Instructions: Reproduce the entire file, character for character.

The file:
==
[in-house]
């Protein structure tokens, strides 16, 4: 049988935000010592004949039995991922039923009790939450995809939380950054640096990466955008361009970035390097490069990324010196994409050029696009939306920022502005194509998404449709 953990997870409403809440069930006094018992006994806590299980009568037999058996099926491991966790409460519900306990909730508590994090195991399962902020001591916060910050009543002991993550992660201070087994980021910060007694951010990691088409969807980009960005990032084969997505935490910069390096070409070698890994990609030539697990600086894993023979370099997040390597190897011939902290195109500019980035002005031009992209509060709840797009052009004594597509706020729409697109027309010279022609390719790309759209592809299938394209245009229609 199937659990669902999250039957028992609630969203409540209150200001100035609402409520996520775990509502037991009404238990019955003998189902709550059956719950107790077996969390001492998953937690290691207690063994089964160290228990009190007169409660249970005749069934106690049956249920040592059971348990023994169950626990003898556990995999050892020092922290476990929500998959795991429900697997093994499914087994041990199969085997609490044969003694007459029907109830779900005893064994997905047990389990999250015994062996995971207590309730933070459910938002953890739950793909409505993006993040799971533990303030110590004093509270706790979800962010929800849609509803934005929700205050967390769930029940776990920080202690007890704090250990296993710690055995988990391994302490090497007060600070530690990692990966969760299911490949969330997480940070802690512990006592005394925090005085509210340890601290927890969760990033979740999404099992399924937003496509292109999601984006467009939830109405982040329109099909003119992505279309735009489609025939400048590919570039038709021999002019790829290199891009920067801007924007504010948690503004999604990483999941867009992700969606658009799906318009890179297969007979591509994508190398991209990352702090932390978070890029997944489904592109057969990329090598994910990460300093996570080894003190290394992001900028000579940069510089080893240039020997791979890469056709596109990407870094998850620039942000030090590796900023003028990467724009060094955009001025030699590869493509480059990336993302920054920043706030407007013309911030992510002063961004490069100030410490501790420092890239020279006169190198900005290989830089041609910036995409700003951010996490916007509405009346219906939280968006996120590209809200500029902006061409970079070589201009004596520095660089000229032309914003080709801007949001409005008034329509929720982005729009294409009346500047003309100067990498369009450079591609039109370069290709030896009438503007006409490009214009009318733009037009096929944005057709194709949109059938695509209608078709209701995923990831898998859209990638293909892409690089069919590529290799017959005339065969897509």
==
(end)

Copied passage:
[in-house]
């Protein structure tokens, strides 16, 4: 049988935000010592004949039995991922039923009790939450995809939380950054640096990466955008361009970035390097490069990324010196994409050029696009939306920022502005194509998404449709 953990997870409403809440069930006094018992006994806590299980009568037999058996099926491991966790409460519900306990909730508590994090195991399962902020001591916060910050009543002991993550992660201070087994980021910060007694951010990691088409969807980009960005990032084969997505935490910069390096070409070698890994990609030539697990600086894993023979370099997040390597190897011939902290195109500019980035002005031009992209509060709840797009052009004594597509706020729409697109027309010279022609390719790309759209592809299938394209245009229609 199937659990669902999250039957028992609630969203409540209150200001100035609402409520996520775990509502037991009404238990019955003998189902709550059956719950107790077996969390001492998953937690290691207690063994089964160290228990009190007169409660249970005749069934106690049956249920040592059971348990023994169950626990003898556990995999050892020092922290476990929500998959795991429900697997093994499914087994041990199969085997609490044969003694007459029907109830779900005893064994997905047990389990999250015994062996995971207590309730933070459910938002953890739950793909409505993006993040799971533990303030110590004093509270706790979800962010929800849609509803934005929700205050967390769930029940776990920080202690007890704090250990296993710690055995988990391994302490090497007060600070530690990692990966969760299911490949969330997480940070802690512990006592005394925090005085509210340890601290927890969760990033979740999404099992399924937003496509292109999601984006467009939830109405982040329109099909003119992505279309735009489609025939400048590919570039038709021999002019790829290199891009920067801007924007504010948690503004999604990483999941867009992700969606658009799906318009890179297969007979591509994508190398991209990352702090932390978070890029997944489904592109057969990329090598994910990460300093996570080894003190290394992001900028000579940069510089080893240039020997791979890469056709596109990407870094998850620039942000030090590796900023003028990467724009060094955009001025030699590869493509480059990336993302920054920043706030407007013309911030992510002063961004490069100030410490501790420092890239020279006169190198900005290989830089041609910036995409700003951010996490916007509405009346219906939280968006996120590209809200500029902006061409970079070589201009004596520095660089000229032309914003080709801007949001409005008034329509929720982005729009294409009346500047003309100067990498369009450079591609039109370069290709030896009438503007006409490009214009009318733009037009096929944005057709194709949109059938695509209608078709209701995923990831898998859209990638293909892409690089069919590529290799017959005339065969897509």